Friday, January 07, 2011

Wine jellies

I have become a jam-jar obsessive. The pile of empty (as yet unwashed) jars that sits on the windowsill beside the kitchen sink threatens to take over the kitchen. My obsession with keeping empty jars 'just in case' started last year when preparing for our wedding in May. Wanting to put a foodie stamp on the day I decided that it would be quite brilliant to make jars of chutneys and jams to put in each place for guests to take home as a reminder of our special day.

Sounds good in theory, doesn't it? I had visions of dozens of jars topped with dear little brightly coloured fabric covers. My vision didn't actually extend to just how long it would take to make 200-odd jars of chutney. Especially as I had never before made a chutney.

My first challenge was collecting enough jars. Much as I am obsessed with condiments (ask my husband - half our fridge is dedicated to jars and it drives him quite mad), collecting 200 in a short space of time was always going to be a chore. So I asked friends and colleagues to help. Before long, our small London flat was overflowing with used jam-jars. In bags. In boxes. Loose on kitchen surfaces. I began to hate them. But then I made my first batch of chutney and I enjoyed myself. The chopping was a chore but I felt super satisfied with the results of my labours. Eight gleaming jars full of 'autumn fruit chutney'. Result.

The next batch was an apple and onion chutney and then I moved on to a more exciting-sounding 'rhubarb and date'. Before long I'd made around 50 jars and was feeling quite the domestic goddess. Whilst my husband liked the idea and even helped with some of the concoctions, he began to get somewhat irked by the way every cupboard in our kitchen was filling up with chutneys, leaving no space for 'real' food. I'd also had enough of all that chopping and begun to feel that I'd never hit my target. Urgent action was required...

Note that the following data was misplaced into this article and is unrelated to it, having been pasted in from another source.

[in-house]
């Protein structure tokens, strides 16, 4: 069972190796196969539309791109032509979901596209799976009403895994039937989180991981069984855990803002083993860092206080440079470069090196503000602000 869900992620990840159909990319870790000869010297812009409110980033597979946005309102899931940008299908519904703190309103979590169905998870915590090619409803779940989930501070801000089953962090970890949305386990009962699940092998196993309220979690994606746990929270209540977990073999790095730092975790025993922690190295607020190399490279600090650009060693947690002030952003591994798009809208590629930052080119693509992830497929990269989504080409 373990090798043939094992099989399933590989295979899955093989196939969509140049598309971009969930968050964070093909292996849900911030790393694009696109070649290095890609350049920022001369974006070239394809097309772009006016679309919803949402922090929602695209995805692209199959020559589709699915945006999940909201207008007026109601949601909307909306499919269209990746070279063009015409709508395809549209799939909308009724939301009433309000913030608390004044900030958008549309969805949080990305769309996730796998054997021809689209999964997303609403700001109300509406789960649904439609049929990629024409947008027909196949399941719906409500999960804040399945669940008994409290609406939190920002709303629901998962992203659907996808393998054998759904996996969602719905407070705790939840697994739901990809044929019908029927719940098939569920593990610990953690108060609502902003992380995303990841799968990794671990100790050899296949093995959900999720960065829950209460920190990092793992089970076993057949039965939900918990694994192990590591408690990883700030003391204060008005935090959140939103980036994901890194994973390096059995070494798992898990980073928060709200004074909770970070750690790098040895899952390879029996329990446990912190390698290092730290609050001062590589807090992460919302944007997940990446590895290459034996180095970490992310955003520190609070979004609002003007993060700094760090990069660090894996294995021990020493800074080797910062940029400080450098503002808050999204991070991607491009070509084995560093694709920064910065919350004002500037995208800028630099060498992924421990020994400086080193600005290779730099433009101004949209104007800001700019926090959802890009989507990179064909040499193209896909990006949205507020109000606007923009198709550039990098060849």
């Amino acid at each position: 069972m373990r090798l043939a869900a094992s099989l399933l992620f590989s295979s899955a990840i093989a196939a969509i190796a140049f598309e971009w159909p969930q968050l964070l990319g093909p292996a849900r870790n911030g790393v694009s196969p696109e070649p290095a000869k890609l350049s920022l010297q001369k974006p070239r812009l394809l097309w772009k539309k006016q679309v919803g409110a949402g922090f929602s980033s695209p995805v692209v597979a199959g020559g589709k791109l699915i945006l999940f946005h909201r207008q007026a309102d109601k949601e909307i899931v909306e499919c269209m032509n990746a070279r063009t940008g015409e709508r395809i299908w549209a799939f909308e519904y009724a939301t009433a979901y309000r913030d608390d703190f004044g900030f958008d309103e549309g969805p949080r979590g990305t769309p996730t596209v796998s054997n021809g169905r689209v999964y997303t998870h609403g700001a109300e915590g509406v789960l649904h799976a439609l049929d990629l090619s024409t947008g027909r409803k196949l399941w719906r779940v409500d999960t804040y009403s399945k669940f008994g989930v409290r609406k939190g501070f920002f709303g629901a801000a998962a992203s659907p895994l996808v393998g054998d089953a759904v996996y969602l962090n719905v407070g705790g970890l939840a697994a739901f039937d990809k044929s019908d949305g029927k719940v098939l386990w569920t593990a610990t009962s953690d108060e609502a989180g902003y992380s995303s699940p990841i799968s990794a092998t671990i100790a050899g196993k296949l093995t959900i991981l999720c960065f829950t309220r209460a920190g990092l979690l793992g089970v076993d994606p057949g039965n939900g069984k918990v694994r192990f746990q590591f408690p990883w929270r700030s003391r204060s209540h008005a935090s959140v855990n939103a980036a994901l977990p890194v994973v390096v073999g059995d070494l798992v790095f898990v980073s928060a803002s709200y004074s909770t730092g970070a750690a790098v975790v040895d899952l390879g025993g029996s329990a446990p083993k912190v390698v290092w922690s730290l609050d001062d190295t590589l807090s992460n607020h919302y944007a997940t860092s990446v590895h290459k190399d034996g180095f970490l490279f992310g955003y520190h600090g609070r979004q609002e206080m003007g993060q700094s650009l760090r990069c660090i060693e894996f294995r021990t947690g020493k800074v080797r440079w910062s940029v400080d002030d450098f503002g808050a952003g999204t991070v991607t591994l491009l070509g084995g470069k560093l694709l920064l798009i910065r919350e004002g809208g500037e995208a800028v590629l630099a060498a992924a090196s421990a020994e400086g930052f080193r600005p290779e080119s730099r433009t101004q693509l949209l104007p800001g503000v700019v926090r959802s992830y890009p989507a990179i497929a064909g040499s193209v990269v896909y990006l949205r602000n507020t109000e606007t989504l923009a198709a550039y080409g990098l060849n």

Rhubarb and date chutney in the making!
The finished product
I consulted my trusty recipe book, 'Jams and Chutneys' by Thane Prince in the hope of finding something less time-consuming. This is where I discovered the joy of wine jellies. Simplicity itself to make, shiraz jelly was where I started. This gleaming jewel-coloured jelly looked stunning and proved to be delicious with cold meats and cheeses. Thane also suggests serving with scones - this would be great I'm sure as the jelly is very sweet.

From here I moved onto a Monbazillac jelly having adapted her recipe for Sage and sauternes jelly (which I'll try another time when I'm making smaller quantities!). This was an absolute triumph and quite stunning with blue cheese and, in a decadent moment, foie gras served on toasted brioche. It would also make a great partner to rich meats such as goose or duck but we didn't have enough left for that.

The final jelly we made was a Port jelly for which I followed the same 'template' as the Shiraz jelly. In fact, you could use the same method for any full-bodied wine. The Port jelly was a natural partner for Stilton and other blue cheese but also works well in place of redcurrant jelly when stirred into sauces and gravies.